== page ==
be over 90F degrees. When the ice melts and the bottle is warm, we
pull another bottle out of the freezer and put the warm bottle in to
freeze again. We keep several bottles in the freezer.
A lot of rabbits can manage outdoors in shady areas even when the temp
is over 100F. Some of our normal (short) furred rabbits manage in the
summer with no special treatment. Some rabbits will heat stress at this
temp. Signs of heat stress are breathing heavy (panting) and wet nose.
We will bring those rabbits indoors to the air conditioning in our house
for the day.
But a hutch in a shady area can be a nice way to keep a rabbit. I've
seen pictures of some beautiful hutches and sheds for rabbits.
Outdoors in a shady area is a good location for a hutch or shed. Try
to locate in an area secure from wandering dogs and other predators.
Housing must provide protection from rain and wind, but still have
A wire cage with wire mesh floor over a drop tray is good also. With
free standing legs and a roof this makes good compact housing solution
that will fit on a patio. Clean the drop tray regularly, every day if
possible. Use a plastic dust pan to scoop the poop into a plastic
trash bag. Tie it off and put into garbage can for pickup. No flies
this way. Put some wood shavings or absorbent in the tray. Helps keep
the urine smell down.
Rabbits can handle winter temperatures better than they can handle
summer temperatures. Unless you are experiencing freezing
temperatures, there is no special action to take. Be sure sure the
rabbit stays dry and out of drafts. Resist the urge to cover the cage
with a tarp because you are trapping waste smells when you do. You may
want to cover one side of the hutch to cut down the wind from hitting
Water bottles with steel tubes and balls can freeze up in cold weather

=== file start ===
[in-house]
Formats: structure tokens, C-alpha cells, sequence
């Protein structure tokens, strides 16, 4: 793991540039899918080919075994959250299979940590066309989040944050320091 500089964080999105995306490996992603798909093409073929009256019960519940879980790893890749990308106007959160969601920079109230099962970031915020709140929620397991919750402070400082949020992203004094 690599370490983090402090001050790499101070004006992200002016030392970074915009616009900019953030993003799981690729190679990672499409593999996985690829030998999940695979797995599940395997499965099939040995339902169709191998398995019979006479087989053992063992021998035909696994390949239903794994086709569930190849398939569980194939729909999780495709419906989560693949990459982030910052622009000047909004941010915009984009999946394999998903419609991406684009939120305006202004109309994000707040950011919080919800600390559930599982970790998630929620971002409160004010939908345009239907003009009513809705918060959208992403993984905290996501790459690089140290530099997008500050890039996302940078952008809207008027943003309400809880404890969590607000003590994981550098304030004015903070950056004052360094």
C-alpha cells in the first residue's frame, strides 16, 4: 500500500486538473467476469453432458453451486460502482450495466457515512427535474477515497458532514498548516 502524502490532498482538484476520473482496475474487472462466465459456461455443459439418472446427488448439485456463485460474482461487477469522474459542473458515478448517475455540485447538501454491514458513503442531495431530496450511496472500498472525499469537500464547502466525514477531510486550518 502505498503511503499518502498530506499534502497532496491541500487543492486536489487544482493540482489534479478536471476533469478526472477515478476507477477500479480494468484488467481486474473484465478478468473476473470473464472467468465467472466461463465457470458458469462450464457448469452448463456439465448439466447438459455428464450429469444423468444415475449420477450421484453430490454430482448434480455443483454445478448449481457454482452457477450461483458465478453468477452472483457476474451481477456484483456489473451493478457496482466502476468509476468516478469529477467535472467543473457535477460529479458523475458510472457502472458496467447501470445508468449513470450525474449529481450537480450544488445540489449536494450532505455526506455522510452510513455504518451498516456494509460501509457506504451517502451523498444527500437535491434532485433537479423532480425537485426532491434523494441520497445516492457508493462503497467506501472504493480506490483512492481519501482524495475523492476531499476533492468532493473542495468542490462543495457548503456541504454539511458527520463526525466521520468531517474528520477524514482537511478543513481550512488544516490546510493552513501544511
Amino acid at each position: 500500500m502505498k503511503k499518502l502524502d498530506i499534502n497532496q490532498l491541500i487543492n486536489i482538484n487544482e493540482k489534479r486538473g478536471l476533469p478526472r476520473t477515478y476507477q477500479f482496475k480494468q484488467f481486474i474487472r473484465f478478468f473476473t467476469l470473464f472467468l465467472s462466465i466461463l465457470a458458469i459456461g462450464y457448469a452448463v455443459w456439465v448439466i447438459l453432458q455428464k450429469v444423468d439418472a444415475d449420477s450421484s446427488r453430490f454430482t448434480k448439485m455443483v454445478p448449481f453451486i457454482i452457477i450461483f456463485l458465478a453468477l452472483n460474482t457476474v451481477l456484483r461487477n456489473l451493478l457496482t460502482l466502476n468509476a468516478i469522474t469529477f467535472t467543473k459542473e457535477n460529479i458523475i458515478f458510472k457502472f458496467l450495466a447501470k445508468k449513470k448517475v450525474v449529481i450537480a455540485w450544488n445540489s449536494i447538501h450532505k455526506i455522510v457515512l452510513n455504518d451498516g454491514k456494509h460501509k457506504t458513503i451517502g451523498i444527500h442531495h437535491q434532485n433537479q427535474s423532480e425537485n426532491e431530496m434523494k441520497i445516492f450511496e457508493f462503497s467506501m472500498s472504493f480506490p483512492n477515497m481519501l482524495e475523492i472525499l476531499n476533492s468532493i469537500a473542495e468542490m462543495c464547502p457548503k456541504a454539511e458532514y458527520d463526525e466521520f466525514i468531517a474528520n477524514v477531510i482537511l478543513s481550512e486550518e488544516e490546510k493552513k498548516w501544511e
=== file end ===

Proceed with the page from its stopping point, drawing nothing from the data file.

depriving the rabbit of water. You may want to switch to crocks for
water. Plastic water crocks seem to resist freezing a little longer
than other materials. You want to have two sets of crocks so you can
put a crock in with lukewarm water and take out the frozen one to thaw
for later. Try to change frozen water twice a day. The rabbits will
learn to "fill the tank" before the crocks freeze.
A board like a piece of pine or plywood on the wire for the rabbit to
sit on can help the rabbit stay comfortable. Or you can use a piece of
plain drywall. Throw these sitting boards away when they get soiled.
Also remember that when rabbits are outdoors, they have more chances
to get worms and ear mites. Check regularly for signs of these and
Anyway, that's my input. Your mileage may vary. Void where prohibited.
In the exotic land of North Dakota USA, the ND State University has compiled a list of building plans. Look in the Miscellaneous group, search for the word "rabbit." You will find sketches and plans for cages, hutches, and small buildings. Many thanks to Greg H. of the Meatrabbits group on yahoogroups (Aug 24 2006) http://www.ag.ndsu.nodak.edu/abeng/plans/
Have a good day!